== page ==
U.S. announces plan to spend $68 million to purchase grain from Ukraine, distribute it to African countries

The United States Agency for International Development announced this week that the US government will spend $68 million in an effort to assist in the distribution of grain around the world now that grain exports out of Ukraine have resumed.

The world has experienced a global grain shortage since the invasion of Ukraine, an important international bread basket, in February. Ukrainian ports have been under siege and no grain has been allowed to leave the country until this week, when exports resumed under an agreement brokered last month by the Turkish government and the United Nations that allows grain shipments out of Ukraine’s Black Sea ports.

USAID announced the United States will turn over the $68 million to the United Nations World Food Program, which will work to efficiently distribute the grain shipments to the areas most in need.

“The world is facing its most severe food crisis in decades,” the announcement reads. “In order to save lives, humanitarians need access to all available grain stores to deliver to the populations that need it most. Before Russia’s invasion, Ukraine was one of WFP’s top suppliers of grain and the fourth largest commercial exporter of wheat. Opening the Ukrainian market is a vital step forward in our emergency response.”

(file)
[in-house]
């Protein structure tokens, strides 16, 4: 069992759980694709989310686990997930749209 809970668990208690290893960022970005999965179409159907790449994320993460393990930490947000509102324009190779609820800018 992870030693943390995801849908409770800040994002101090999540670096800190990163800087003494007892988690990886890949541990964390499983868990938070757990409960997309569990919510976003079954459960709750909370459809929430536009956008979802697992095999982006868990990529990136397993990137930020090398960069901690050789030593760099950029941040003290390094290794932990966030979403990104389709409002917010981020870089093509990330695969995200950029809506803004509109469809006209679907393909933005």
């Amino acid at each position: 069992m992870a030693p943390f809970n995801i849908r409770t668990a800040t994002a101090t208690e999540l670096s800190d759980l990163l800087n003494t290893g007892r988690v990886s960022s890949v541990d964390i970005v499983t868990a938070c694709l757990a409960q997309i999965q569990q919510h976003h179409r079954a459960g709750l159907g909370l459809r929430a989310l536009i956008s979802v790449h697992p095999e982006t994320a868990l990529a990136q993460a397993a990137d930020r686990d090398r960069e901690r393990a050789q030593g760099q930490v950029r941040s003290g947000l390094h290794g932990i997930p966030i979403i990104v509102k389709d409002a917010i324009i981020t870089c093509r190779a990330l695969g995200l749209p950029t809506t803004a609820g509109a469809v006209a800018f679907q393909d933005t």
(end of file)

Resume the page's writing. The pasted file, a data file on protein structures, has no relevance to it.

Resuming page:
The shipments are desperately needed in some African countries that have been hardest hit by the grain shortage, including Nigeria, Somalia and Ethiopia.

“An estimated 386,000 children in Somalia are now in desperate need of treatment for life-threatening severe acute malnutrition – now exceeding the 340,000 children who required treatment at the time of the 2011 famine,” said Rania Dagash, who is the UNICEF Deputy Regional Director for Eastern and Southern Africa, in June. “The number of children facing this most deadly form of malnutrition has increased by more than 15 per cent in the space of five months.”




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Laura is a freelance writer out of Maryland and a mom of three. Her background is in political science and international relations, and she has been doing political writing and editing for 17 years. Laura has also written parenting pieces for the Today Show and is currently working on writing a collection of remarkable true stories about normal people. She writes for FBA because unbiased news is vital to unity, and readers deserve the facts free of opinion.

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